Thursday, July 29, 2010

Thirteenth-Century Dominican Stabat Mater Found

It has been called to my attention that an important article has been published, announcing the discovery of the famous Stabat Mater used as a sequence in the Gradual produced by a convent of Dominican nuns in Bologna in the later thirteenth century. This is by far the earliest known example of this hymn used as a sequence rather than as a devotional hymn. It has been commonly believed that the hymn only became used as a sequence in the late middle ages. It is also interesting that the melody provided matches neither the received Roman one nor that found in the printed Dominican books. This text is found in Bologna: Museo Civico Medievale MS 518, fo. 200v-04r.

The news was published in Cesarino Ruini, "Un antico versione dello Stabat Mater in un graduale delle Domenicane bolognesi," Deo è lo scrivano ch’el canto à ensegnato: Segni e simboli nella musica al tempo di Iacopone, Atti del Convegno internazionale, Collazzone, 7-8 luglio 2006, ed. Ernesto Sergio Mainoldi and Stefania Vitale, Philomusica On-line, 9, no. 3 (2010). Those who would like the full text of the chant may find it at the end of this article.

For those who do not wish to read the article in Italian, here is the English summary:

The discovery of a Stabat Mater version set to music as a sequence in a late 13th-century Gradual from a Bolognese Dominican nunnery, makes it possible to advance new hypotheses about the origins and history of this renowned text. Untilnow there was no evidence that it was used as a sequence before the mid 15th century. The analysis of the piece highlights previously unidentified peculiarities regarding the historical and the liturgico-musical context in which it was used, whilst the comparison with the wealth of textual variants offered by its complex tradition points to concordances with later sources, mainly originating in Veneto and Emilia. As one of the earliest witnesses of this popular composition (there is only one other contemporary version, also from Bologna, but it is unnotated) there can be no doubt about its importance for textual criticism, and, inter alia, it does not favour the disputable paternity of Iacopone da Todi.

Here is the image of the manuscript with the beginning of the chant.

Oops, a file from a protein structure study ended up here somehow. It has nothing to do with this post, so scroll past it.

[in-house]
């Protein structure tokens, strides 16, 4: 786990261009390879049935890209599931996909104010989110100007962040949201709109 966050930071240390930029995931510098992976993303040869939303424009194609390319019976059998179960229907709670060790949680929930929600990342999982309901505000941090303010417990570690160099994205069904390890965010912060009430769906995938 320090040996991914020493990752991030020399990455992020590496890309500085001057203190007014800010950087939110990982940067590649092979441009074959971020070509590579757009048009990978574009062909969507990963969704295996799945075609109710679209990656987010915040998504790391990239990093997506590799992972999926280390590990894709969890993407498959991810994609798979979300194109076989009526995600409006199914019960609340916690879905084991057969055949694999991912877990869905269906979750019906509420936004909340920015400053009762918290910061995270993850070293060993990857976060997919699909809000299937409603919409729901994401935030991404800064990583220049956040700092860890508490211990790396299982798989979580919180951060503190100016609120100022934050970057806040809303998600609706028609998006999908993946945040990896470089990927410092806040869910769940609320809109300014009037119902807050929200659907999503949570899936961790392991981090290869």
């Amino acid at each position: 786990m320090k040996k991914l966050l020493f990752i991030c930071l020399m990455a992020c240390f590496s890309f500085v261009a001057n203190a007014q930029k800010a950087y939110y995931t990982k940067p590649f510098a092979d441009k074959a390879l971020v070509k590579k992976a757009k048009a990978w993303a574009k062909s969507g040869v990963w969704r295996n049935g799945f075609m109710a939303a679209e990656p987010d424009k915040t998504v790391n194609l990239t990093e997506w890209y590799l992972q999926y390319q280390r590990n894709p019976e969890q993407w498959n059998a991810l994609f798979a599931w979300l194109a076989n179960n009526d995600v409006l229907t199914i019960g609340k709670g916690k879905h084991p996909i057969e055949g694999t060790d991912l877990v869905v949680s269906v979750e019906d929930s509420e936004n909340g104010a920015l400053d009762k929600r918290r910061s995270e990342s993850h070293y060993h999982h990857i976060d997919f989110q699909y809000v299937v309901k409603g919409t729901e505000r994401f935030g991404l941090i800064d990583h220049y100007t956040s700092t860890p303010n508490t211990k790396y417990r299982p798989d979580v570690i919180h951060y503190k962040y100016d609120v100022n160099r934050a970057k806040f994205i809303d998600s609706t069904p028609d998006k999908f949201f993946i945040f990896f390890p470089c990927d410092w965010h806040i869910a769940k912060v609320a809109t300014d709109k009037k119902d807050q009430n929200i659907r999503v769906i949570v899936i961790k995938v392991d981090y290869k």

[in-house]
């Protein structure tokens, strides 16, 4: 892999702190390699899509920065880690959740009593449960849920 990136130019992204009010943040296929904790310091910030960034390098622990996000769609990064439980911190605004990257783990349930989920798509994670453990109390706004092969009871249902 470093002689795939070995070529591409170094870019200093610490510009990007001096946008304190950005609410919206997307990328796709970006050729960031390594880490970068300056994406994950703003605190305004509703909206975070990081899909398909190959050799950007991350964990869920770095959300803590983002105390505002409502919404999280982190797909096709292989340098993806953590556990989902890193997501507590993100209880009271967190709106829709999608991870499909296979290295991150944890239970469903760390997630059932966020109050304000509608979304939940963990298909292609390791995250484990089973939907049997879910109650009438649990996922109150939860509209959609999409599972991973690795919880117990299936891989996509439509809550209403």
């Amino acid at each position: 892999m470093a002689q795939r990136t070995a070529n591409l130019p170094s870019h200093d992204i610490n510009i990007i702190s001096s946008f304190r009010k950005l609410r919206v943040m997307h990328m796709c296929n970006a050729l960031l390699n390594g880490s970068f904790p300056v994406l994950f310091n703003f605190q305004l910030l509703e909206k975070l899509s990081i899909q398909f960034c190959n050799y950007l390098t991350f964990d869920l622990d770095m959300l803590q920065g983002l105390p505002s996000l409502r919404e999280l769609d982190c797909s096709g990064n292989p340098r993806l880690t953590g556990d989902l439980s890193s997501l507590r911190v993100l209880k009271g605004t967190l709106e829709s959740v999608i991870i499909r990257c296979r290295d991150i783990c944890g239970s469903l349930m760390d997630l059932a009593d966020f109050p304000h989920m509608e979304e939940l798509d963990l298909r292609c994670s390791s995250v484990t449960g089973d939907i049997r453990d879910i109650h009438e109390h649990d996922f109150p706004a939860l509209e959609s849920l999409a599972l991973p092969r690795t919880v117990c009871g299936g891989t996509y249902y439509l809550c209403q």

Careful readers will not that there are textual variants in this version as well. The Dominican Rite used by the friars added the Stabat Mater as a sequence on the feast of our Lady of Sorrows only in the 15th Century, conforming the rite to the Roman, which had already added it. But the melody is not that of the thirteenth-century version. Here it is for comparison:

And here for additional comparison is the first verse with the melody as found in the 1961 Roman Gradual:

I would hope that some attempt will be made to use this chant.

I thank Bro. Innocent Smith, O.P., for calling this article to my attention.

Monday, July 12, 2010

100,000 Visits to Dominican Liturgy

Today, at about 6:30 this evening (PDT), the 100,000th visit to Dominican Liturgy was recorded by the site's visit counter. This means we have averaged over 130 visits a day since Dominican Liturgy was founded in 2008.

I am pleased that our selection of downloadable Dominican Rite texts and posts on the Rite have generated this kind of response. Although most of my "blog energy" recently has been dedicated to the compilation and editing of the new Antiphonal for the Liturgy of the Hours in Dominican Chant (see left side bar), I hope to do more historical and photo posts in the near future.

Again, thanks to our readers for your support!

Thursday, July 1, 2010

Chant Chant at Thomistic Conference

I t may interest our readers to know that music extracted Vol. 3: Tempus per Annum I of the Antiphonarium pro Liturgia Horarum iuxta Usum Ordinis Praedicatorum available on the left side bar of Dominican Liturgy, is being used for the singing of the entire office during the Thomistic Institute Meeting Dominicans and the Challenge of Thomism in Warsaw Poland, July 1-5, 2010.

Six members of my Western Dominican Province are attending this conference; and Fr. Augustine Thompson, O.P., our blog editor, was asked to provide the music program. A copy of this music program may be downloaded here. Links to download recordings of the papers are available at the confrernce website.